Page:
Description

The Margaritaville portfolio was proposed by Scott Burns, a popular Dallas Morning News financial columnist. It consists of one part total stock index, one part international stock index, and one part inflation-protected Treasury securities.

Statistics (YTD)

What do these metrics mean? [Read More] [Hide]

TotalReturn:

'Total return is the amount of value an investor earns from a security over a specific period, typically one year, when all distributions are reinvested. Total return is expressed as a percentage of the amount invested. For example, a total return of 20% means the security increased by 20% of its original value due to a price increase, distribution of dividends (if a stock), coupons (if a bond) or capital gains (if a fund). Total return is a strong measure of an investment’s overall performance.'

Using this definition on our asset we see for example:
  • Compared with the benchmark SPY (122.1%) in the period of the last 5 years, the total return of 73.2% of Margaritaville Portfolio is smaller, thus worse.
  • Looking at total return, or increase in value in of 26.5% in the period of the last 3 years, we see it is relatively lower, thus worse in comparison to SPY (43.5%).

CAGR:

'The compound annual growth rate isn't a true return rate, but rather a representational figure. It is essentially a number that describes the rate at which an investment would have grown if it had grown the same rate every year and the profits were reinvested at the end of each year. In reality, this sort of performance is unlikely. However, CAGR can be used to smooth returns so that they may be more easily understood when compared to alternative investments.'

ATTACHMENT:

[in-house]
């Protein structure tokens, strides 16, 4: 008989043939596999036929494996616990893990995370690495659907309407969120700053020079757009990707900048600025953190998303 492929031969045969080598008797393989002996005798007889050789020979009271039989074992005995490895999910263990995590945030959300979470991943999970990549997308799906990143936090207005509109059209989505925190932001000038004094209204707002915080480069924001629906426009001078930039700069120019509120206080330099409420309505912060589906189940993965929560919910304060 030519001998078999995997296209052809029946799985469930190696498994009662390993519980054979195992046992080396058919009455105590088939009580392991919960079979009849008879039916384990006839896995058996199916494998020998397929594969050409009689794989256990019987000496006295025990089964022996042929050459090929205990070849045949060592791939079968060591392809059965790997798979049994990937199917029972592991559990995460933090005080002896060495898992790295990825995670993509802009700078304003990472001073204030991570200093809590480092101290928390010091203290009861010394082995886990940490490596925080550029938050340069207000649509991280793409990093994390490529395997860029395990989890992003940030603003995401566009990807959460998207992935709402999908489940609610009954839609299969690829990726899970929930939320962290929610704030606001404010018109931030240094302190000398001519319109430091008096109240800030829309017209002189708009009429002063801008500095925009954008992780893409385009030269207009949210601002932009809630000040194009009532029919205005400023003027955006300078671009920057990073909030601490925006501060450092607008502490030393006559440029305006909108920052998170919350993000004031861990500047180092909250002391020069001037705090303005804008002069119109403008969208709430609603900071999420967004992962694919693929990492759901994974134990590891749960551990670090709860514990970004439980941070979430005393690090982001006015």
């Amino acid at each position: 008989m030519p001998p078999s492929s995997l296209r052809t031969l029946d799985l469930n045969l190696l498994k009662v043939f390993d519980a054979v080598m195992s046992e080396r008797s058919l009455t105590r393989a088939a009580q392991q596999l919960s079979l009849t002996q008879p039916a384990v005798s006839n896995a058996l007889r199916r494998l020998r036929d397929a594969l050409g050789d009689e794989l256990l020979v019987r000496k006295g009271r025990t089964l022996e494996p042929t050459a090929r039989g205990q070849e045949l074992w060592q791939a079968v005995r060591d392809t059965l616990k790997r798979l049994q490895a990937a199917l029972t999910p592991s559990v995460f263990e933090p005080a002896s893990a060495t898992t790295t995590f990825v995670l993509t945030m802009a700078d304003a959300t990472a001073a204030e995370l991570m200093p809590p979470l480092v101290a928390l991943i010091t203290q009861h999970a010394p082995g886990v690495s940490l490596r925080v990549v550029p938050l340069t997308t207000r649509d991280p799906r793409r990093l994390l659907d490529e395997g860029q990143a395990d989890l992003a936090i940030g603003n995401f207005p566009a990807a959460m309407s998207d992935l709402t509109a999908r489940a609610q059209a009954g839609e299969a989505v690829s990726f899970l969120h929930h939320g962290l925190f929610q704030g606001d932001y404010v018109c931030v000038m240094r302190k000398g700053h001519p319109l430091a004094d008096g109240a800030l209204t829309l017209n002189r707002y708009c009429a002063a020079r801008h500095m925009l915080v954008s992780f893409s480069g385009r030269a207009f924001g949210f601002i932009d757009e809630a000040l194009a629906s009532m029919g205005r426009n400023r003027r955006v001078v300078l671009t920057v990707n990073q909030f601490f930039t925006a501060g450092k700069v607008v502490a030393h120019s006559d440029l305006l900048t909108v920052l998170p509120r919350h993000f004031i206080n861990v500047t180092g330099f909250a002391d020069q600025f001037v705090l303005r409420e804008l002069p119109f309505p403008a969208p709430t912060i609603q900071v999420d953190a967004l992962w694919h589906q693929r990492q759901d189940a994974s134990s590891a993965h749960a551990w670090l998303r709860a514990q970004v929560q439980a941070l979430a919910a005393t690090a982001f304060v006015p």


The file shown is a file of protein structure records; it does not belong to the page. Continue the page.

Which means for our asset as example:
  • Compared with the benchmark SPY (17.3%) in the period of the last 5 years, the compounded annual growth rate (CAGR) of 11.6% of Margaritaville Portfolio is smaller, thus worse.
  • Looking at annual performance (CAGR) in of 8.2% in the period of the last 3 years, we see it is relatively smaller, thus worse in comparison to SPY (12.8%).

Volatility:

'In finance, volatility (symbol σ) is the degree of variation of a trading price series over time as measured by the standard deviation of logarithmic returns. Historic volatility measures a time series of past market prices. Implied volatility looks forward in time, being derived from the market price of a market-traded derivative (in particular, an option). Commonly, the higher the volatility, the riskier the security.'